You’ll probably get some anti-nausea drugs along with your treatment as well as some to take home, just in case. And if you still feel nauseous despite taking your medication, call the doctor and get a prescription for something else. There are all kinds of anti-nausea drugs they can try. They’ll keep trying until they find what works best for you.
- Irritated eyes/stuffy nose - Your nose may feel a bit stuffy as you receive the drugs. Afterward, your eyes may feel sore or as if they’re burning or they may feel “gritty.” Try using “artificial tears” eye drops before going to bed at night. Also, you may find you can’t wear contacts during treatment.
- Bladder irritation - Cyclophosphamide will possibly cause some bladder irritation that may feel like a mild bladder infection. Drink plenty of fluids as this will help allay the discomfort. And mention to your doctor that you’re feeling uncomfortable. He or she may want to check to make sure you don’t have a bladder infection.
- Loss of fertility - Your ovaries will stop releasing eggs while you’re having treatment. Whether or not you get your period back once you’re done depends a lot on your age. Eighty percent of 45-year-old women will be permanently infertile while only 20% of 35-year-old women will be menopausal.
- Fatigue – Chemo causes you to lose a fair number of red blood cells that carry oxygen around your body. You’ll find it harder than usual to do just about anything, whether it’s getting out of bed in the morning to climbing a flight of stairs. Don’t overexert yourself and rest when you need to. At the same time, it’s better to do some exercise, even if it’s only a short walk around the yard. It will make you feel better.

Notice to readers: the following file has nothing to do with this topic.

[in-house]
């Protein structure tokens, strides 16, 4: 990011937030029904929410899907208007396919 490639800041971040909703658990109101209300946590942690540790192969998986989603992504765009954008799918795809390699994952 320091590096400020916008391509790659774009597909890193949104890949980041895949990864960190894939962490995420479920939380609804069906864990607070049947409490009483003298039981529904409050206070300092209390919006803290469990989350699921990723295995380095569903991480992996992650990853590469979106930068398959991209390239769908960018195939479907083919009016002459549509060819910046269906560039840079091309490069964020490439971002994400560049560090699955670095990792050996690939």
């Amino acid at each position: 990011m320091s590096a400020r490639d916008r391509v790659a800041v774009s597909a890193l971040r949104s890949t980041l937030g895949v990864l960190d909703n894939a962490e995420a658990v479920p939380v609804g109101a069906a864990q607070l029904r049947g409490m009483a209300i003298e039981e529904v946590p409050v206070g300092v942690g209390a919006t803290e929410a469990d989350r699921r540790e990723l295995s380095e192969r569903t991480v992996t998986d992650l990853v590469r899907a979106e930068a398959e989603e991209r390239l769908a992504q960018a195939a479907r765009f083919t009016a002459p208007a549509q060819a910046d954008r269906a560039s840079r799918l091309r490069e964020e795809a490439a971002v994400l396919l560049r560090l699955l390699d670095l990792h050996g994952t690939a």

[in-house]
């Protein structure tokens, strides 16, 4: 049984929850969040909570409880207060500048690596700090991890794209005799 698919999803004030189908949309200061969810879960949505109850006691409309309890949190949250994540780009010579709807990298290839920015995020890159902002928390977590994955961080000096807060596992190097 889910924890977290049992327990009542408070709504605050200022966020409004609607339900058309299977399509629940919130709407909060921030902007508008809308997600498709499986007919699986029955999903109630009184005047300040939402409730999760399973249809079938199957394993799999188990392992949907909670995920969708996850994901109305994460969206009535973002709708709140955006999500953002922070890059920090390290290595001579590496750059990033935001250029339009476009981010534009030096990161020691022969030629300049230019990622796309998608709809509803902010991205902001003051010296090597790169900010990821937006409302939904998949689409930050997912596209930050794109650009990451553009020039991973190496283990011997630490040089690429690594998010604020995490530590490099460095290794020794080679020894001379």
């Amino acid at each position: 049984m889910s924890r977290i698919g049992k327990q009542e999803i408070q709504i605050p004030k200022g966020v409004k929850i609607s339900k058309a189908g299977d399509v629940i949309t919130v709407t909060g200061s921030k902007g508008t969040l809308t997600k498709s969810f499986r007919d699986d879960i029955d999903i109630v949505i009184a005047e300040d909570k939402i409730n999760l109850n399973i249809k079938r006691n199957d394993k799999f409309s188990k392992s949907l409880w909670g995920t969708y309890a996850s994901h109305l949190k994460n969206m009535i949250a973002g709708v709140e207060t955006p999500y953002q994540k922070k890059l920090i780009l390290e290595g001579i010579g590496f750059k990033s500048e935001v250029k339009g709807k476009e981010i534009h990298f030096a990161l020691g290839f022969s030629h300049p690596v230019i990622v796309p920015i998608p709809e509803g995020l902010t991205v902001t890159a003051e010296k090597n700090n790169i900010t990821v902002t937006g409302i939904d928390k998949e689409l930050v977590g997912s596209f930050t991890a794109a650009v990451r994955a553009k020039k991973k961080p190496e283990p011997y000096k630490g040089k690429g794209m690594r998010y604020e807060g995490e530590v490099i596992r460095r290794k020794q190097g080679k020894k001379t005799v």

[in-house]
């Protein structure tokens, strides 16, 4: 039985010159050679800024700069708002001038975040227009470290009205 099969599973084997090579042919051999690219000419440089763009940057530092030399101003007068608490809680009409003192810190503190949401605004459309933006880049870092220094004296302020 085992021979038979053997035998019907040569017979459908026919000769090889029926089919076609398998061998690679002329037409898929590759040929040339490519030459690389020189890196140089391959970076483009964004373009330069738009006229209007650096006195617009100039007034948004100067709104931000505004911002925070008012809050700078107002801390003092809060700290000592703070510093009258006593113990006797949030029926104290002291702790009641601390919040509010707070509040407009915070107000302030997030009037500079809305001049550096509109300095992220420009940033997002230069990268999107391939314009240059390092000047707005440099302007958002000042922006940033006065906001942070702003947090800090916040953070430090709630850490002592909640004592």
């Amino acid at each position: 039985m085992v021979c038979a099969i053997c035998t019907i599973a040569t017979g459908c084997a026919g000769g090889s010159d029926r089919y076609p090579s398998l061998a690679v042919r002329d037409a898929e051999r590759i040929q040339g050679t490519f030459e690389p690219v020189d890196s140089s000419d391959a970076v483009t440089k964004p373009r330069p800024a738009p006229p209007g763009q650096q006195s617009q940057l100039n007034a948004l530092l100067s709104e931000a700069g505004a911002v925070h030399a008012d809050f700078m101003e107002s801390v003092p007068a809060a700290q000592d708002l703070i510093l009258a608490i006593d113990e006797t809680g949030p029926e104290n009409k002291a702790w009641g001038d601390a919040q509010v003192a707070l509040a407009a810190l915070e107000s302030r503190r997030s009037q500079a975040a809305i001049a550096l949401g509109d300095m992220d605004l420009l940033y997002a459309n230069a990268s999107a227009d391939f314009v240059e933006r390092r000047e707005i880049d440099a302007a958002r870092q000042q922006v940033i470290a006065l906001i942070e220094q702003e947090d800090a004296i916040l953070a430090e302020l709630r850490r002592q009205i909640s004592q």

- Susceptibility to infection - The treatment destroys some of your white blood cells that fight off infections. This means if you get sick during chemo, you’re likely to get really sick and perhaps even require hospitalization. So be extra-careful and wash your hands, avoid crowds and stay away from sick people. It’s probably not a good idea to go shopping at the mall, work out at the gym or go swimming in a public pool.
- Susceptibility to sunburn - This is a special side effect of fluorouracil. Since you’ll be more likely to get a sunburn, wear a hat, slather on the sunblock and try to stay out of the sun as much as possible.
- Weight gain – It’s not a pleasant side effect, but don’t try to diet or starve yourself during chemo. You need to stay healthy so make sure to eat right and include low fat foods, lots of fruits and vegetables and plenty of fluids. Don’t worry, you can work on taking the weight off once you’re through with treatment.
- Chemo brain - Many women experience this side effect as they go through chemo. For about 15 percent of women, it lingers for years. If you can imagine your brain is a blackboard, chemo-brain is like the eraser. Symptoms include short-term memory loss and difficulty concentrating.
Until very recently, this side effect wasn’t officially recognized nor taken seriously. Researchers are now trying to understand it and figure out ways to provide relief. If you do run up against chemo-brain, try not to stress as it should lessen over time.
As with any side effect, the most important thing to do is to let your doctor or chemo nurse know how and what you’re feeling. They want you to feel better and will work with you towards that goal.
Breast cancer survivor and award-winning author PJ Hamel, a long-time contributor to the HealthCentral community, counsels women with breast cancer through the volunteer program at her local hospital. She founded and manages a large and active online survivor support network.
PJ Hamel is senior digital content editor and food writer at King Arthur Flour, and a James Beard award-winning author. A 16-year breast cancer survivor, her passion is helping women through this devastating disease. She manages a large and active online survivor support network based at her local hospital and shares her wisdom and experience with the greater community via HealthCentral.com.